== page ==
Plaintiff contends that although the parent's action afforded by Section 2-217 survived the death of the alleged tortfeasor by virtue of Section 2-403 such recovery as he may be entitled to is not subject to the limitation of Section 2-403. If this be true, the motion to dismiss was not properly granted. Jones v. Drewry's, Limited, U. S. A., 7 Cir., 149 F.2d 250; see also Hahn v. Moore, Ind.App., 133 N.E.2d 900, where a jury award of $20,000 against a living tortfeasor was held not excessive. However, plaintiff's contention must fail, for Section 2-403 expressly refers to actions such as the present one. In pertinent part Section 2-403 provides, "In any action for * * * wrongful death surviving because of this section * * *." (Emphasis added.)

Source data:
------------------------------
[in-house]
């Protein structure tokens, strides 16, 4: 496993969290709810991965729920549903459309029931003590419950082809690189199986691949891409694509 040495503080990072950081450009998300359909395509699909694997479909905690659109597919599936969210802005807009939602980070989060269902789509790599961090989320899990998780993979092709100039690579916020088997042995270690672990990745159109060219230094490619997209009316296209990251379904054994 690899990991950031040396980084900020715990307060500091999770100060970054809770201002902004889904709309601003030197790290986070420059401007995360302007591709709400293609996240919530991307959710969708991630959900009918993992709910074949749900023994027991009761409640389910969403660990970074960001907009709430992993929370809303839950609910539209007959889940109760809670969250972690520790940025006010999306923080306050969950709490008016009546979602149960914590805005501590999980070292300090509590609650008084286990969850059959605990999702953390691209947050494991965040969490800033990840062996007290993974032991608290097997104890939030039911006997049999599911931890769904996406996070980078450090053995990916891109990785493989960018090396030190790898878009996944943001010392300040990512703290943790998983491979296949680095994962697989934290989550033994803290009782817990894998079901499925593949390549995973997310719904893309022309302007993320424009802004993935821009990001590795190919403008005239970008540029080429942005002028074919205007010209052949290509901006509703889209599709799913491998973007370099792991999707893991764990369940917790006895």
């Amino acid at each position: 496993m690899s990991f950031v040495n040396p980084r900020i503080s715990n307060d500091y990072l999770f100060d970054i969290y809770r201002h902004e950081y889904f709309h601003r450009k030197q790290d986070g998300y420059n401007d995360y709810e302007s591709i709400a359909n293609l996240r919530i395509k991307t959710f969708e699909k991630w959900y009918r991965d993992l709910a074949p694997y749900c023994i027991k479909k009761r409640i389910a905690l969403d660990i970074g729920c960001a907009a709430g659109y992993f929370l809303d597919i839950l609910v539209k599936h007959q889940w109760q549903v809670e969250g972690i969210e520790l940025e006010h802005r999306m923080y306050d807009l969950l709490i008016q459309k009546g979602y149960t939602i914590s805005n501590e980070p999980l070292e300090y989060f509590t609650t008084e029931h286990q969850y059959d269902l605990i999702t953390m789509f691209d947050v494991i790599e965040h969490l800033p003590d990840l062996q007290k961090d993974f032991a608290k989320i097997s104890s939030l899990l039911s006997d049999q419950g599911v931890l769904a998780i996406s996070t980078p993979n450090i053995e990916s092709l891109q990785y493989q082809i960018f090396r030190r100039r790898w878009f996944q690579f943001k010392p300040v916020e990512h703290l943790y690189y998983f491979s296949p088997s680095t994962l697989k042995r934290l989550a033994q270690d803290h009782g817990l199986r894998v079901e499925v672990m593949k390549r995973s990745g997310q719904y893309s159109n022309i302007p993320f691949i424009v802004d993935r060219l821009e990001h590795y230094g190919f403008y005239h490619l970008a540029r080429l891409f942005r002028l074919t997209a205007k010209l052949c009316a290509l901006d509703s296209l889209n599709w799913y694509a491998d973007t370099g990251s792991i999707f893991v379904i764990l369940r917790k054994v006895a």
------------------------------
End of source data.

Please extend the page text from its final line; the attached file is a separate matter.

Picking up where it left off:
Plaintiff insists that the language "wrongful death" refers to actions brought pursuant to Indiana's general wrongful death act, Ind.Stat.Ann. (Burns' 1946 Replacement) § 2-404, and that the parent's action is separate, distinct and independent of the wrongful death act, citing Hahn v. Moore, supra. It was held in the Hahn case that the amount recoverable in a parent's action was not subject to the recovery limitation of Section 2-404 and that the statutory limitation period applicable to actions pursuant to Section 2-404 was not applicable to a parent's action. The action there was against a living tortfeasor and the court did not consider nor have occasion to consider the question presented by the instant case. And surprisingly enough, we have not found any Indiana decision which bears on the specific problem presented here. Plaintiff attempts to derive comfort from the distinction made in the Hahn case that "the parent's right § 2-217 arising from the loss of services of his minor child is a property right based upon the pecuniary loss suffered by the parent when wrongfully deprived thereof, while the right of the widow or next of kin to recover § 2-404, through the personal representative, for any injury they may have sustained by reason of the death of an adult is grounded upon their pecuniary interest in the life of the decedent." 133 N.E. 2d at page 903. Whatever the theory of injury in a parent's action may be, it is an action for damages for the causing of the death of the child by a wrongful act, be that act one of negligence or a wrongful act of a different character. The problems that may arise in regard to Sections 2-217 and 2-404, inter se, do not suggest an answer to the question of the measure or limitation, if any, of recovery in a parent's action where the tortfeasor has died. In Mayhew v. Burns, 103 Ind. 328, 336, 2 N.E. 793, 798, the court, in considering the relationship of the parent's action and the wrongful death act, said, "The two sections above quoted were, we think, intended to accomplish the same end as the statute 9 and 10 Vict. 93, commonly known as `Lord Campbell's Act.'" We think that Section 2-217 is simply a statute authorizing the recovery of damages...